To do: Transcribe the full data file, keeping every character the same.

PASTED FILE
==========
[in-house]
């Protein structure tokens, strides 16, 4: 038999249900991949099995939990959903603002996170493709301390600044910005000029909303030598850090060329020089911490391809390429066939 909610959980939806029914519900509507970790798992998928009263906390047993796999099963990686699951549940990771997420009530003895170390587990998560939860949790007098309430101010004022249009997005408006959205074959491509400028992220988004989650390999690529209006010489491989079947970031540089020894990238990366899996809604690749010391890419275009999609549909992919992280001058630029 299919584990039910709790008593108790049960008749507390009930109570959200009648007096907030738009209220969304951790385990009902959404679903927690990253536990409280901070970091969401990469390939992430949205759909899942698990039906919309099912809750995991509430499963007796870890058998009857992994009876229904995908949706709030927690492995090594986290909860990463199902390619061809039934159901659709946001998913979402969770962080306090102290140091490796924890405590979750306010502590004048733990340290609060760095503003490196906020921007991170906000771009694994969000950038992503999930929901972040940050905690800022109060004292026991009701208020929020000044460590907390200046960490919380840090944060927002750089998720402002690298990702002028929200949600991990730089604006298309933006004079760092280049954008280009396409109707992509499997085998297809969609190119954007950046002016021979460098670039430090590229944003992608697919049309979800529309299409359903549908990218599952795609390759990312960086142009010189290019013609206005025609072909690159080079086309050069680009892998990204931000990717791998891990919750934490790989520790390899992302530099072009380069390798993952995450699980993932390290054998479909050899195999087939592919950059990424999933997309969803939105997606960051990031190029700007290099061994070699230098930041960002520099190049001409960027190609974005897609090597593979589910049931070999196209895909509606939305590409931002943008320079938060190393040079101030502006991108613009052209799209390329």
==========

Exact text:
[in-house]
């Protein structure tokens, strides 16, 4: 038999249900991949099995939990959903603002996170493709301390600044910005000029909303030598850090060329020089911490391809390429066939 909610959980939806029914519900509507970790798992998928009263906390047993796999099963990686699951549940990771997420009530003895170390587990998560939860949790007098309430101010004022249009997005408006959205074959491509400028992220988004989650390999690529209006010489491989079947970031540089020894990238990366899996809604690749010391890419275009999609549909992919992280001058630029 299919584990039910709790008593108790049960008749507390009930109570959200009648007096907030738009209220969304951790385990009902959404679903927690990253536990409280901070970091969401990469390939992430949205759909899942698990039906919309099912809750995991509430499963007796870890058998009857992994009876229904995908949706709030927690492995090594986290909860990463199902390619061809039934159901659709946001998913979402969770962080306090102290140091490796924890405590979750306010502590004048733990340290609060760095503003490196906020921007991170906000771009694994969000950038992503999930929901972040940050905690800022109060004292026991009701208020929020000044460590907390200046960490919380840090944060927002750089998720402002690298990702002028929200949600991990730089604006298309933006004079760092280049954008280009396409109707992509499997085998297809969609190119954007950046002016021979460098670039430090590229944003992608697919049309979800529309299409359903549908990218599952795609390759990312960086142009010189290019013609206005025609072909690159080079086309050069680009892998990204931000990717791998891990919750934490790989520790390899992302530099072009380069390798993952995450699980993932390290054998479909050899195999087939592919950059990424999933997309969803939105997606960051990031190029700007290099061994070699230098930041960002520099190049001409960027190609974005897609090597593979589910049931070999196209895909509606939305590409931002943008320079938060190393040079101030502006991108613009052209799209390329």